Victorian Wales was a heartland of competitive choral singing, galvanised by a musical intensity the likes of which had never been witnessed before. For more than a century, the industrial valleys was a the volatile melting pot of a culture inspired by the sound of people united in song.

Arising from the need to  express religious fervour or to rise above hardship and poverty, choral singing converted even the most revived Nonconformist  into  tribal warfare in the competition arena.

Choral rivalries caused mayhem as eisteddfod marquees packed with thousands of supporters came to resemble gladiatorial arenas. These industrial Welsh heartlands became hotbeds of musical fanaticism – competitors were vindictive, big money was at stake in bets, lawsuits took place and sabotage was used.

This is the story of three Welsh conductors, the choirs they formed, the battles they fought, the overseas tours they led and the deep desire to win the approval of the Queen Empress of Great Britain and her Colonies.

£12.99 (Dean Powell Publishing)


“Bread of heaven! Bread of heaven!” – this is a chorus that can raise your passions in a mighty gothic cathedral or a packed rugby stadium the world over.

The hymn tune “Cwm Rhondda” is one of the most glorious Welsh melodies of all time. John Hughes wrote the first version of the tune, which he called “Rhondda”, for a cymanfa ganu in Pontypridd in 1907, when the enthusiasm of the Welsh Revival still remained.

During the last century this glorious melody with its inspiring chorus has lifted the soul in both sacred and secular settings. Learn how it gave hope to those British soldiers fighting in the trenches of World War I and how the royal family embraced it in funerals and weddings alike.

Today is remains a global legacy to John Hughes. His masterful composition is loved and cherished in the settings of a religious ceremony on performed by tens of thousands of fervent Welsh rugby fans blasting from the terraces.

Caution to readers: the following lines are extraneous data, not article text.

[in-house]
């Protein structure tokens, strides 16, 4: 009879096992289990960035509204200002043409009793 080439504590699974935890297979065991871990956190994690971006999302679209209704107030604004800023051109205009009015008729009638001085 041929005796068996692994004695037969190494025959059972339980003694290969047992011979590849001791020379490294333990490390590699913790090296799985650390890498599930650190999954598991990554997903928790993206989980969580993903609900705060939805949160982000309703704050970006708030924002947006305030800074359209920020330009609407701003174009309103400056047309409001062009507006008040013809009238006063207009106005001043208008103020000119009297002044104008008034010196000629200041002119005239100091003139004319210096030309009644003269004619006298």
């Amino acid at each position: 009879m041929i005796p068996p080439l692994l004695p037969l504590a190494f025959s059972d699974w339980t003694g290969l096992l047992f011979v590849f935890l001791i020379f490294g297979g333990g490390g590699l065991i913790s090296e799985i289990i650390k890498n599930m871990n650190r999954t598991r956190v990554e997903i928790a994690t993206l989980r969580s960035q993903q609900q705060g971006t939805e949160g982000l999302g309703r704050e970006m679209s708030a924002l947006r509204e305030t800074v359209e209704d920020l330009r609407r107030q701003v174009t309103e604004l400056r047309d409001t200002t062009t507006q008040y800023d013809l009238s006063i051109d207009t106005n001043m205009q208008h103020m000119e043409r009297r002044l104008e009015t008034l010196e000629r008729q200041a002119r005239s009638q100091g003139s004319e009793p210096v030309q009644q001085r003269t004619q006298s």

£3.99 (Dean Powell Publishing)


Llantrisant’s charm and elegance lies not only in its position high on the crest of two hills, but in the famous landmark buildings that occupy its quaint, unplanned streets. The glory of what was once a magnificent hilltop fortress, like a dominant city from Biblical times, was crowned by its medieval castle and fine parish church.

Those landmarks still exist, surrounded by a cluster of homes, which cling precariously to the steep slopes, scattered throughout the town’s charming, cobbled streets. This glorious colour guide book of the ancient town gives readers a wonderful insight into the rich history of Llantrisant from its early Norman invasion and community of Freemen to the roll its archers played in the wars with France.

Learn about its lands and buildings along with unique traditions and characters including Dr William Price and Sir David Evans, the Lord Mayor of the world’s greatest city. All proceeds from sales of this publication are donated to Llantrisant Guildhall Heritage & Visitors’ Centre.

£5.99 (Llantrisant Guildhall Trust)


Llantrisant Rugby Football Club was formed in 1889 and has been known as the “Black Army” team ever since.

Throughout their history the club has enjoyed some outstanding success, including reaching the Mallet Cup Final in 1949 and winning the prestigious Brewer’s Cup in 1982. The Club has also produced two Welsh rugby internationals in Bradley Davies and Scott Andrews.

This publication tells the story of their successes, tragedies and fighting spirit on the rugby field. It also gives an insight into the club’s role in the community and how players took the name of Llantrisant around the world with their memorable overseas tours.

Filled with anecdotes from Welsh rugby internationals, a history of the teams and over a hundred team photographs, it provides a lasting record of success for Llantrisant RFC. All proceeds from the sale of this publication is donated to Llantrisant Rugby Football Club.

£14.99 (Dean Powell Publishing)


Chartist, surgeon, heretic, Archdruid and pioneer in the legalisation of cremation in the British Isles, Dr William Price was undoubtedly one of the most flamboyant, romantic and eccentric characters in Welsh history. Famed healer, crusader of reform, exiled political activist and a sparkling, dynamic, eloquent man who blazed progress and controversy by outraging a conventional society, there was much more to Price than his radical attitudes to cremation.

Poverty-stricken in his youth, his father was an insane priest, although Price remarkably became a surgeon by the age of just twenty-one. He created an embryonic national health service, masterminded the first Museum of Welsh Life, launched Wales’s first cooperative society, had visions of a new massed druidic rising and was exiled to France as a Chartist leader. Calling his first son Iesu Grist, he cremated its dead corpse. The landmark court case led to the passing of the Cremation Act in 1902.